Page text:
After several years of record-setting acquisitions, NEC Corp. plans to buy more overseas companies to expand its portfolio of services that help governments and companies digitalize their operations.

The mergers and acquisitions will focus on the United States and Europe, while expansion in Asia can come from organic growth, Chief Executive Officer Takayuki Morita said in an interview. NEC is looking to add to its digital government and finance offerings and may also purchase companies that have 5G wireless network expertise, Morita said.

The Tokyo-based company is counting on demand from governments, financial institutions and telecommunications firms to help it add ¥500 billion ($4.5 billion) to its revenue and grow operating profit by nearly 70% over the next five years.

NEC last October agreed to pay $2.2 billion for Swiss banking software developer Avaloq Group AG, its biggest acquisition ever. It bought Denmark’s KMD Holding ApS for $1.2 billion and purchased public sector software developer Northgate Public Services in the U.K., both in 2018.

“These won’t be enough,” Morita said. “To the extent NEC’s stamina and wallet allow it, we will continue to look for M&A opportunities that do not impair our financial standing.”

The pandemic hasn’t done much to dent valuations of prospective acquisition targets and NEC would have to exercise careful judgment to get a good deal, including not paying a premium, Morita said. To prevent rivals from driving up prices with counter bids, NEC aims to complete purchases within two months after doing due diligence, he said.

NEC in May targeted revenue of ¥3.5 trillion in the year ending March 2026, a 17% increase from the last fiscal year. Sales in the digital government and finance segment will climb over 50% in the period to ¥300 billion, with acquired businesses driving most of the growth.

“Expanding their digital transformation offerings is key to hitting those mid-term goals,” said Ian Ma, senior associate analyst with Bloomberg Intelligence. “And it’s pretty much given a lot of that will have to come from acquisitions.”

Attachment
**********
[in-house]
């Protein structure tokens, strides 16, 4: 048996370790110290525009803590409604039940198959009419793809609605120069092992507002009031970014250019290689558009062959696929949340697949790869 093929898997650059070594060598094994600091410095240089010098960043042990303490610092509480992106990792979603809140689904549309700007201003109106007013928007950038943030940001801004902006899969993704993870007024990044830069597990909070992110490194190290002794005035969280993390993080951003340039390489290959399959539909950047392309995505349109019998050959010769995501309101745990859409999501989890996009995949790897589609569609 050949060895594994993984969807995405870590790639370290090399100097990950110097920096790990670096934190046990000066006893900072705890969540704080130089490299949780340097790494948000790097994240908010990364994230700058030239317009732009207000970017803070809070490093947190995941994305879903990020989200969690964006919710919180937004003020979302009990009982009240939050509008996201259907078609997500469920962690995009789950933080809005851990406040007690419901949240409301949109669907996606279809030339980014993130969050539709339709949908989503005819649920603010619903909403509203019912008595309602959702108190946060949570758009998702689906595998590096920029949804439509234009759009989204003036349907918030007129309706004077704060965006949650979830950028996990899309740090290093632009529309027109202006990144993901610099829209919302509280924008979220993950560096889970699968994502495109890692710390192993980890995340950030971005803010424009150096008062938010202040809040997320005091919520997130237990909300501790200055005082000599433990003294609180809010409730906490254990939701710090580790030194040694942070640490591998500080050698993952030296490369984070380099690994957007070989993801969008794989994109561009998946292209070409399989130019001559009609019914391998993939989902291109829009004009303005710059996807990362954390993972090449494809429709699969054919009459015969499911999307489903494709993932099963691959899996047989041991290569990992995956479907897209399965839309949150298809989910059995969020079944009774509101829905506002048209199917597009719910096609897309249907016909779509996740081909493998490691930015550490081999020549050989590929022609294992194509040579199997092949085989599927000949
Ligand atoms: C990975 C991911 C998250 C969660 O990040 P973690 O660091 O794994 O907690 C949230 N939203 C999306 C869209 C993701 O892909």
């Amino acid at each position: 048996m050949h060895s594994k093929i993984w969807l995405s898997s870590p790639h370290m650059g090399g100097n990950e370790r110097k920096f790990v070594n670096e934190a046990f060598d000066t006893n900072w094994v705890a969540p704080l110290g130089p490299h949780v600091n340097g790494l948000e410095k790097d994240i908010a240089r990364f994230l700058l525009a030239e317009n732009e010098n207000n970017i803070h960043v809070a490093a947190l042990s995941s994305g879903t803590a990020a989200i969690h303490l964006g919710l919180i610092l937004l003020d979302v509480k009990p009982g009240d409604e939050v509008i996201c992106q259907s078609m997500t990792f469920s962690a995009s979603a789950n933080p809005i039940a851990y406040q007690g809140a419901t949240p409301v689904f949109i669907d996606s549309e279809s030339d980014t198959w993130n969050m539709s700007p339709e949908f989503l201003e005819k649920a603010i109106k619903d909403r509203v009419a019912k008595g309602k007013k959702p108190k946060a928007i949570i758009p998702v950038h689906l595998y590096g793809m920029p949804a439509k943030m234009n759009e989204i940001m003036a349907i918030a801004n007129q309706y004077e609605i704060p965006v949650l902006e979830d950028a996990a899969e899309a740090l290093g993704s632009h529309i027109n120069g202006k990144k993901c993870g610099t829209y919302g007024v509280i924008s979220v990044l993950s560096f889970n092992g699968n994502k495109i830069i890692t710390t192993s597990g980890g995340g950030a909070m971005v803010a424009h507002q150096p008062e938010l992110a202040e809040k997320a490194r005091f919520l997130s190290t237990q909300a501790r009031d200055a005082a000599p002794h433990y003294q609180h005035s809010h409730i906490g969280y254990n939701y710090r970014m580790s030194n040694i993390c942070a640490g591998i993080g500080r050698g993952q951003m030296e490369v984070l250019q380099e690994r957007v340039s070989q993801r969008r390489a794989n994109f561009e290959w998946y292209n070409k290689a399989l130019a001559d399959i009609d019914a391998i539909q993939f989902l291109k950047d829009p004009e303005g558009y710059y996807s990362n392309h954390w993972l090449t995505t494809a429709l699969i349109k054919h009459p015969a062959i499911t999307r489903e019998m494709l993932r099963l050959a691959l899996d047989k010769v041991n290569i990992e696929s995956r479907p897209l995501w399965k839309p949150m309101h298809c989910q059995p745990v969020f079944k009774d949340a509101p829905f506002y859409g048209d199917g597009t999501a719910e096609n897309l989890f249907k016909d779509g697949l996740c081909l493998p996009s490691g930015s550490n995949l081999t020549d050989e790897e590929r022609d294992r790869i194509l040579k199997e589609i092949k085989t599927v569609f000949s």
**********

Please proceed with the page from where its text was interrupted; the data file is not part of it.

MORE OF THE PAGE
NEC is also betting on the adoption of 5G wireless technology known as open radio access network, or O-RAN, an interoperability standard for cellular base station designs. The company forecast sales in the 5G business will climb more than fivefold to ¥190 billion in fiscal 2025 and targets a 20% share of the still-nascent O-RAN market by 2030.

“Being able to move first is very critical in this industry,” Ma said. “Many telco carriers will be making their commitments to this technology over the next two years. Once they pick a vendor, they are not likely to change.”

The company has partnered with Rakuten Group Inc., the newest entrant into Japan’s wireless market and a champion of O-RAN, and Nippon Telegraph & Telephone Corp. European giants Vodafone Group PLC and Deutsche Telekom AG have also tapped NEC to supply 5G radio units, while Spain’s Telefonica SA is using its gear to conduct O-RAN trials in four countries.

This next-generation gear promises higher capacity, cheaper data transport costs and lower power consumption than conventional network infrastructure. But the challenge is in creating a seamless system that combines interoperability and performance while reducing the total cost of ownership for carriers, Morita said.

“The Open RAN technology is just beginning to get worldwide recognition for just how practical it is,” he said. “The market will start to expand from 2022-2023 on.”

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